We’ve only just discovered this online Italian shop, but already we thought this passata was head and shoulders above the rest. With an instantly rich aroma, this had a bright colour and thick consistency once poured from the bottle. It continued to please with a fresh taste, that of tomatoes snapped straight from the vine, and a good texture which could easily stand alone on bruschetta or spread generously over a pizza base. The listed ingredients are simply tomatoes and a hint of salt (not too much for those watching their levels), which suggests very little tweaking would be needed in the kitchen. This makes it a brilliant cupboard standby, which is of course what passata is all about. And the use of salt, rather than citric acid, which is used in most of the supermarket brands, makes for a much more natural, rustic flavour. For the quality of the product the price isn’t bad, either; depending on how often you cook with it, I would imagine a jar could last you around a week. It’s worth checking out the Taste of Italia shop for other finds, too, as it seems to have an excellent choice of products online.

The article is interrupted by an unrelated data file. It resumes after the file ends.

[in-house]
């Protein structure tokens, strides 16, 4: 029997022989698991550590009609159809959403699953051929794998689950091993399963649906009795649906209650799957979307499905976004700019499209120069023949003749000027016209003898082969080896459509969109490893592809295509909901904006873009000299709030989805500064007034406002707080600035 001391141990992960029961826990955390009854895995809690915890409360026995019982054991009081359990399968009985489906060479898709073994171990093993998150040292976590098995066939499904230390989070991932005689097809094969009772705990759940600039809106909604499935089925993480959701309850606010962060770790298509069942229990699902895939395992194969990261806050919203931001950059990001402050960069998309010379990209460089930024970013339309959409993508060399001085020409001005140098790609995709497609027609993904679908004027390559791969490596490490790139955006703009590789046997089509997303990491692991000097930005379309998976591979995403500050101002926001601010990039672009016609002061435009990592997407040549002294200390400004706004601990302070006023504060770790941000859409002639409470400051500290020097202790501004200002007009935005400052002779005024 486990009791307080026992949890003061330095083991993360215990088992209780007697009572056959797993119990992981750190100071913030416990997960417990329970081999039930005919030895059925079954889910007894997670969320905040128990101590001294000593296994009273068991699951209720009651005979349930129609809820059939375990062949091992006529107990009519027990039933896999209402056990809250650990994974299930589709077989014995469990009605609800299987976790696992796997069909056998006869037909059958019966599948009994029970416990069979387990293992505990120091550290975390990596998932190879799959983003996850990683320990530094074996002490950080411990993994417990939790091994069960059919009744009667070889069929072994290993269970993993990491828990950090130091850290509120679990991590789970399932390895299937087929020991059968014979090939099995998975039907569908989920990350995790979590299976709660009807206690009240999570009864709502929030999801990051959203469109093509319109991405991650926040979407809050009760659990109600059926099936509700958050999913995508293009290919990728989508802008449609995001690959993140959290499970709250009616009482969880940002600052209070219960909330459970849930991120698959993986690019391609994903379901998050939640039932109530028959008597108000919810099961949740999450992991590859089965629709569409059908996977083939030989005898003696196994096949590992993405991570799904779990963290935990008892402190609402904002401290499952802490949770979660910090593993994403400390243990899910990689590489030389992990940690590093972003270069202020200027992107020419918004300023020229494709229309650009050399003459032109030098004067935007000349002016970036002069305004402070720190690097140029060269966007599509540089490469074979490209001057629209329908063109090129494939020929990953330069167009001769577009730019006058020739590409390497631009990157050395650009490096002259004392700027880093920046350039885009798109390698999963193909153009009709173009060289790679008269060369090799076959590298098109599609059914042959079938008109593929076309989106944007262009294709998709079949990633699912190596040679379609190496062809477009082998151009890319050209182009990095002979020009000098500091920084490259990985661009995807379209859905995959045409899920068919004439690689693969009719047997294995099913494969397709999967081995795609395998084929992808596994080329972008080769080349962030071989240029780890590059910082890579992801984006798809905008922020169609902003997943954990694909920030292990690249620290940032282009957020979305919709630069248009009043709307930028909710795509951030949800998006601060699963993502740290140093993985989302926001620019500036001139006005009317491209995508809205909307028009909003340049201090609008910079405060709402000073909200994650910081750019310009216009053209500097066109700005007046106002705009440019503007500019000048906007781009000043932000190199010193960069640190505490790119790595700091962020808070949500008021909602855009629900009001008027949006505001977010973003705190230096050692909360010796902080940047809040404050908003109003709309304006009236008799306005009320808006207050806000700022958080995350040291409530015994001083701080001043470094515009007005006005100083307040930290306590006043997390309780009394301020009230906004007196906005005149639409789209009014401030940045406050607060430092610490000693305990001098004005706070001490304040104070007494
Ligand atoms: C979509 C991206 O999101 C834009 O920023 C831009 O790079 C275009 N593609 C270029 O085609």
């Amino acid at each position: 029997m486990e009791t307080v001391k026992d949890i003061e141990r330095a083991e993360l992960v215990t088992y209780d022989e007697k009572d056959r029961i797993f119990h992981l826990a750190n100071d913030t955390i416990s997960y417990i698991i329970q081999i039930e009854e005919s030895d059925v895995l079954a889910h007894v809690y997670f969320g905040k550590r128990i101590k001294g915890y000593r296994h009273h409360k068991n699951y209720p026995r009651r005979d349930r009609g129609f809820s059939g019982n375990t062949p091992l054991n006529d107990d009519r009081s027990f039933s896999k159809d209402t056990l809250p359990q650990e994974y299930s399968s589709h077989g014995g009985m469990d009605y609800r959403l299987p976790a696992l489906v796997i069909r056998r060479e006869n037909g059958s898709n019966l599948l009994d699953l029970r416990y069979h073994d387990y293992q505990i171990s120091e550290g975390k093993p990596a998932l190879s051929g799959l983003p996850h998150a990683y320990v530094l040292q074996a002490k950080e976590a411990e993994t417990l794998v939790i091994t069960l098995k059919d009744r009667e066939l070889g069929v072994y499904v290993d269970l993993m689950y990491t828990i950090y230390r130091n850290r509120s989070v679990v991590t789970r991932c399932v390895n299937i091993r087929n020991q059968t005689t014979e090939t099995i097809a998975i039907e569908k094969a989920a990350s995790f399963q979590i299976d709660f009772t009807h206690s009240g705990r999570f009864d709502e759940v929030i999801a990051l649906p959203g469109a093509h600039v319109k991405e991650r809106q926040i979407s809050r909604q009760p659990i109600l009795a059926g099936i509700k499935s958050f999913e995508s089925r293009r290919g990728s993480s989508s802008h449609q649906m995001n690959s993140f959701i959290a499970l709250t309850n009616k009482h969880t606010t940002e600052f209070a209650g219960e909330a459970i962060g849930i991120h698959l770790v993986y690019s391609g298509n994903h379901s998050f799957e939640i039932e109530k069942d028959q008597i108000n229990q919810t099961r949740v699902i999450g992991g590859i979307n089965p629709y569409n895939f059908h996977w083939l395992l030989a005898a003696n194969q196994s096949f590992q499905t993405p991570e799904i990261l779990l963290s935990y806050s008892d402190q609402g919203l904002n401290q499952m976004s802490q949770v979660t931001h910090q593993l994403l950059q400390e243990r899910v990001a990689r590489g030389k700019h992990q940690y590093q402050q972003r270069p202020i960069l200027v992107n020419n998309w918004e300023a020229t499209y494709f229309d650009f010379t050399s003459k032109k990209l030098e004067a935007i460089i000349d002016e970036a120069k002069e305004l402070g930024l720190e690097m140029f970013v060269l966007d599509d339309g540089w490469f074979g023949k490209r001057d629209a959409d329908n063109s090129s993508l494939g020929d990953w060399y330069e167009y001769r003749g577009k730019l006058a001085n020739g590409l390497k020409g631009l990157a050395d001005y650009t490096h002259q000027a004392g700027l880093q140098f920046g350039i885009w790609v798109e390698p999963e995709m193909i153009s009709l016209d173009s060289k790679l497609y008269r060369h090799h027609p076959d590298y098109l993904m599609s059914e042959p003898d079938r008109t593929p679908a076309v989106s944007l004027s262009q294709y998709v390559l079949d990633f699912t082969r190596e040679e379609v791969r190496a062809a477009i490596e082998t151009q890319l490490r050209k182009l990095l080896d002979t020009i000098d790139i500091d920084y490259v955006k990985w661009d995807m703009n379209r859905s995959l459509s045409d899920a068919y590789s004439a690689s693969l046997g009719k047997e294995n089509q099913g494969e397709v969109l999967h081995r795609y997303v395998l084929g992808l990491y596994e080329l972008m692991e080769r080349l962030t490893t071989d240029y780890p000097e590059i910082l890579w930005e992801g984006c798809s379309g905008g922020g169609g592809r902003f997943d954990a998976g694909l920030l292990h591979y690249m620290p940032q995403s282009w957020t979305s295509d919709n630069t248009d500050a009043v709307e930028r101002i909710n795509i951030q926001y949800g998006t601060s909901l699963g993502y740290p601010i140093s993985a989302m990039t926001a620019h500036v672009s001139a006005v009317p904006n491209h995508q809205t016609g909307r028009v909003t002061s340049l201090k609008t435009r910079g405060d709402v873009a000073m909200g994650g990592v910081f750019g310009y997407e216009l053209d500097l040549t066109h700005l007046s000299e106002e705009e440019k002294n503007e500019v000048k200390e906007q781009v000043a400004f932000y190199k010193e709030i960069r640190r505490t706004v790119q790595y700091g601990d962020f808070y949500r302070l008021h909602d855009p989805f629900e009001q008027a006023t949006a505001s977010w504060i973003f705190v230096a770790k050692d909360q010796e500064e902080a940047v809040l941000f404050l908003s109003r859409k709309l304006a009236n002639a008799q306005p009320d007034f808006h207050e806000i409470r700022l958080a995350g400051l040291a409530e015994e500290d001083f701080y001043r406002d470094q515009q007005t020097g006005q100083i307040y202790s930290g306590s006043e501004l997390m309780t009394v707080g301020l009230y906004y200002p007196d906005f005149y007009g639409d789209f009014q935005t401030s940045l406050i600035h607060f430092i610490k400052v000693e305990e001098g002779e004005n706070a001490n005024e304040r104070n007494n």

A flavoursome passata straight from the vines of Italy, with a rich texture that could easily stand alone.


Casar120pxCasar Passata di Pomodoro


Price £1.17/400g

Well it’s always going to be less exciting from a tin, but packaging aside, this passata di pomodoro is actually pretty good. There is the inevitable metallic tinge, of course, but it is probably only noticeable when comparing it with bottled products. With a very reasonable price, this would work best in a slow-cooked stew or a delicious arrabbiata sauce when paired with some fiery red chillis. A good staple to have in the cupboard.